Around this time in April 2016, Plaintiff moved to compel depositions and for discovery sanctions concurrently because Defendants failed to respond to the notices of deposition twice and for failure to appear. ECF 77-1. The Court granted the motion to compel depositions, denied the motion for sanctions, and ordered Defendants to reimburse Plaintiff's counsel for travel in the form of a reasonably priced round-trip air ticket from San Jose to Southern California. ECF 84.

         On July 21, 2016, Plaintiff moved for an entry of default against Defendants, who had failed to respond to the second amended complaint. ECF 89. Defendants responded that they had failed to respond only because of a clerical oversight and filed an answer the next day. ECF 90, 91.

         Plaintiff then moved for summary judgment on August 4, 2016, to which Defendants also failed to respond, believing that CSS's bankruptcy filing also stayed the case against Defendant Charles Stanley Jr. ECF 93, 94. After the Court's order clarifying that the case would not be stayed against the non-bankrupt Defendant, Charles Stanley, Jr., Defendant Stanley sought leave to file an opposition, which the Court later granted. ECF 96, 97, 98.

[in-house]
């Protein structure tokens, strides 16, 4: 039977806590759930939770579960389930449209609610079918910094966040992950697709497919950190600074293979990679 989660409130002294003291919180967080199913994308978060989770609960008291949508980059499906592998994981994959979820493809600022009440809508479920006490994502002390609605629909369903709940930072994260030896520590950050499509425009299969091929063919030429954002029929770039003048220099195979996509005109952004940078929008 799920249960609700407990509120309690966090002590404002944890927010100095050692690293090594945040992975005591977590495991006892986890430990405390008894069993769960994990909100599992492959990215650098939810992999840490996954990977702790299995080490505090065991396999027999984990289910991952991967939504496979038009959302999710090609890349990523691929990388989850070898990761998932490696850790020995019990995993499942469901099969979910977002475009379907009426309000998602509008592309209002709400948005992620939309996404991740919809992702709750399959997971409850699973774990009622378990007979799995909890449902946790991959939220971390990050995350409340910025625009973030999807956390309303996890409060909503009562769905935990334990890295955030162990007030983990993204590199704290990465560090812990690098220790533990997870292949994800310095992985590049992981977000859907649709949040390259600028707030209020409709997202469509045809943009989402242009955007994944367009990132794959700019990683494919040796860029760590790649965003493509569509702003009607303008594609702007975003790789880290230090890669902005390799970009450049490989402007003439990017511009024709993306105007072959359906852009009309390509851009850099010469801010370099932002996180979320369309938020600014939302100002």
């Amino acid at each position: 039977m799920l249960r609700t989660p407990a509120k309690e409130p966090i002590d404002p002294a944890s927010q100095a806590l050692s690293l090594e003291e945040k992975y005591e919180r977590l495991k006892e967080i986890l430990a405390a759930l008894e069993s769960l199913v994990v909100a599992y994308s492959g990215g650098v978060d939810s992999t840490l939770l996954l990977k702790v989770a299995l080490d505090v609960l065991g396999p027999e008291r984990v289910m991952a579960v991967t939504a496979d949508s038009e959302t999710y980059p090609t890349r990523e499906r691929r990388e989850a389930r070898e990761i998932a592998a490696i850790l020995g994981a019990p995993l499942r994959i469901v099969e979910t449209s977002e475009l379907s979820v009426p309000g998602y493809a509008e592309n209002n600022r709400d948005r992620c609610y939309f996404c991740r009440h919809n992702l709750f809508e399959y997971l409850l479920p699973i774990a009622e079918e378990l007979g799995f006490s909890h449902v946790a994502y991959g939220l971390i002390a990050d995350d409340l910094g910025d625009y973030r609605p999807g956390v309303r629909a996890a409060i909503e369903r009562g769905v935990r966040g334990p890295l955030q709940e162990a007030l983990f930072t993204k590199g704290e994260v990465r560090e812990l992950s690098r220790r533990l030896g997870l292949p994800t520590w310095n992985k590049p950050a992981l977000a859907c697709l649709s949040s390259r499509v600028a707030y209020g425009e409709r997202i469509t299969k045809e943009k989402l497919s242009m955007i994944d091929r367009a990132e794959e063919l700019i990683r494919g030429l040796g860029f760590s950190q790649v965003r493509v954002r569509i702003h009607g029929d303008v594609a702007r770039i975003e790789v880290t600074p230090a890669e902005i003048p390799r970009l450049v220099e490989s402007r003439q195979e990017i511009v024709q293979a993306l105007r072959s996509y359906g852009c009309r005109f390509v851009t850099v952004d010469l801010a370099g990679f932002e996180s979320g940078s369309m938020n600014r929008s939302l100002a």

In the order granting in part Plaintiff's motion for summary judgment, the Court found in favor of Plaintiff with respect to certain sections of the FDCPA and FRDCPA, awarded $1, 500 in statutory damages, and reasonable costs and attorneys' fees. ECF 105. Plaintiff later voluntarily dismissed CSS without prejudice. ECF 107.

         Now before the Court is Plaintiff's motion for attorneys' fees and costs. Plaintiff seeks an award of $64, 620.00 for attorneys' fees and $2005.89 in costs and litigation expenses. Mot. 2, ECF 113. Defendant Stanley opposes the motion, claiming that the amount sought is unreasonable for several reasons. ...